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Snake Envenomation

Adesola Odunayo, DVM, MS, DACVECC, University of Tennessee

Emergency Medicine & Critical Care

|May 2019|Peer Reviewed

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  • Clinicians should start with one vial of antivenom per patient; however, patients with a lower body weight may require more antivenom,1-5 as smaller patients tend to receive a larger amount of venom per kg of body weight when bitten (eg, a Chihuahua vs a Great Dane injected with the same amount of venom).5
  • If the antivenom is lyophilized, one vial should be reconstituted with crystalloid fluids (100-250 mL).5
  • Antivenom should be administered intravenously over 1 to 2 hours.2,3
  • Patients should be monitored for signs of anaphylactoid/anaphylactic reactions.
  • Diphenhydramine may be considered if anaphylaxis or a mild anaphylactoid reaction to the antivenom is suspected, whereas epinephrine and intravenous fluids should be administered for severe anaphylaxis/anaphylactoid reactions.2 Administration of antivenom should be stopped in both instances.4 However, if the reaction is not severe, administration of antivenom should be slowly resumed after approximately 20 to 60 minutes.4 Additional support in patients with hypotension (eg, vasopressors) and/or respiratory signs (eg, mechanical ventilation) may be required.1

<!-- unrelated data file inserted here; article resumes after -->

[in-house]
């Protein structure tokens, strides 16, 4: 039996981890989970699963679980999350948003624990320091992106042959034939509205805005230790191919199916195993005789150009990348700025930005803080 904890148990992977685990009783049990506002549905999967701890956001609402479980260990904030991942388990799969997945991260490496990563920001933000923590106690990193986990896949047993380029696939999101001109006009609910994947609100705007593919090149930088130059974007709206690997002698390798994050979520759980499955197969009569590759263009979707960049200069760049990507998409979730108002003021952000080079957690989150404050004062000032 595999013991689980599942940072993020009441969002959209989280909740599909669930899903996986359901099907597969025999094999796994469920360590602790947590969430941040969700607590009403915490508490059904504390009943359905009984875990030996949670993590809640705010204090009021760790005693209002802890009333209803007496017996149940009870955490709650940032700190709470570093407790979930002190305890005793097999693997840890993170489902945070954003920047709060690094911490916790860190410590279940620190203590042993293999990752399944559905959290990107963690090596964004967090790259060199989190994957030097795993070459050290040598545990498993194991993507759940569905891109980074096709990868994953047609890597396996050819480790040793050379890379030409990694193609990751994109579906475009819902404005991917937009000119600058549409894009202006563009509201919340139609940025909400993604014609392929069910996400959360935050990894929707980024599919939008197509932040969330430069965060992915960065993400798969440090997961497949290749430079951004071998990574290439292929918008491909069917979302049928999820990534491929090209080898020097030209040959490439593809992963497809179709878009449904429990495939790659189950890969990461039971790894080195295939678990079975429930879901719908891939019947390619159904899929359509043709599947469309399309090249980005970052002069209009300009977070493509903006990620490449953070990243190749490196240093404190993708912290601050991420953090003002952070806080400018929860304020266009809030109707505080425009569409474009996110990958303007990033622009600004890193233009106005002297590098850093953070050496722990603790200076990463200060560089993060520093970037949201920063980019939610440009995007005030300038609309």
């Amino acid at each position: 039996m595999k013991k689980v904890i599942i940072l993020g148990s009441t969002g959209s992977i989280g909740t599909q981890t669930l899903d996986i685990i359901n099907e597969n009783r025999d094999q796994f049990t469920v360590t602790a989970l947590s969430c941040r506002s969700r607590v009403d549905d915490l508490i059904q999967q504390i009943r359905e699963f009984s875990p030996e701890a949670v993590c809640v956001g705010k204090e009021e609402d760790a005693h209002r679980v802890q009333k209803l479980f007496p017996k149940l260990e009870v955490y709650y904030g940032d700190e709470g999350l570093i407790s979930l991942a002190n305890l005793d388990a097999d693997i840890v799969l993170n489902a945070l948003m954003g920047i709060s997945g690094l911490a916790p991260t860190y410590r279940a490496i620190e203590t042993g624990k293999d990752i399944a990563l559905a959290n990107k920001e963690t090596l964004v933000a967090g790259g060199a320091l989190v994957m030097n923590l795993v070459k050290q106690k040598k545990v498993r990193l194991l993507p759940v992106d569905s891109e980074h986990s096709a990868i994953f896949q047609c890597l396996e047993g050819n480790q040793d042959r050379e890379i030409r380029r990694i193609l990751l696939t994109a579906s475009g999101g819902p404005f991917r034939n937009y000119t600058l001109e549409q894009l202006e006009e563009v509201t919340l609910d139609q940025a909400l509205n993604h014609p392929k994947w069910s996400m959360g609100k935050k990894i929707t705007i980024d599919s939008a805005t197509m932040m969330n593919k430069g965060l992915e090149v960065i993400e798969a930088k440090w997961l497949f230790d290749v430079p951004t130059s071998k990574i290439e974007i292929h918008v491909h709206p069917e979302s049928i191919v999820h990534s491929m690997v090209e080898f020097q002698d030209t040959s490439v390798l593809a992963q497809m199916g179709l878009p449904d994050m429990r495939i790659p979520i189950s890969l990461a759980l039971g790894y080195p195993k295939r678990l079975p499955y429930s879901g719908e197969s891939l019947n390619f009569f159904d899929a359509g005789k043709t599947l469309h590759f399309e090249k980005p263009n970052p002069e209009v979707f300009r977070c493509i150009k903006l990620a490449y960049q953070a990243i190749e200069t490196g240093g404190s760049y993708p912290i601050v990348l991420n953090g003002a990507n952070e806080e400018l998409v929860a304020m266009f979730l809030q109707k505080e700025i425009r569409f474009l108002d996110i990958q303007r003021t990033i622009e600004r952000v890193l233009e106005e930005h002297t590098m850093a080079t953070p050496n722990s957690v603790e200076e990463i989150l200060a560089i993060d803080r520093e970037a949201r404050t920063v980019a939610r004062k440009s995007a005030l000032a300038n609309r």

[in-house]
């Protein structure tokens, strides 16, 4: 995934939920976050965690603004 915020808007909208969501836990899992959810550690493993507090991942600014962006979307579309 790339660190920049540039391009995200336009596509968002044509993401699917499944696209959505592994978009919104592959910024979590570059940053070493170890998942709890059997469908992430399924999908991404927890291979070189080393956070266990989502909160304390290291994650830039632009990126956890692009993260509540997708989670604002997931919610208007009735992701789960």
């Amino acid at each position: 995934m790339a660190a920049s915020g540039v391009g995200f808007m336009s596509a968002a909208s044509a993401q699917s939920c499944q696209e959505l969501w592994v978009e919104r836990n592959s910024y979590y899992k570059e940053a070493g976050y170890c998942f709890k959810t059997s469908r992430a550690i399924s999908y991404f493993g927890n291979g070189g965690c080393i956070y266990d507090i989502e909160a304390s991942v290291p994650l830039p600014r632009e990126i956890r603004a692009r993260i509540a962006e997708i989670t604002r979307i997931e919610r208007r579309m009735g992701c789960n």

*Coral snakes and pit vipers (eg, rattlesnakes, copperheads, water moccasins, cottonmouths) are among the venomous snakes found in the United States.2,4

ALP = alkaline phosphatase, ALT = alanine transaminase, AST = aspartate aminotransferase, GGT = gamma-glutamyl transferase, PCV = packed cell volume, TS = total solids


For global readers, a calculator to convert laboratory values, dosages, and other measurements to SI units can be found here.

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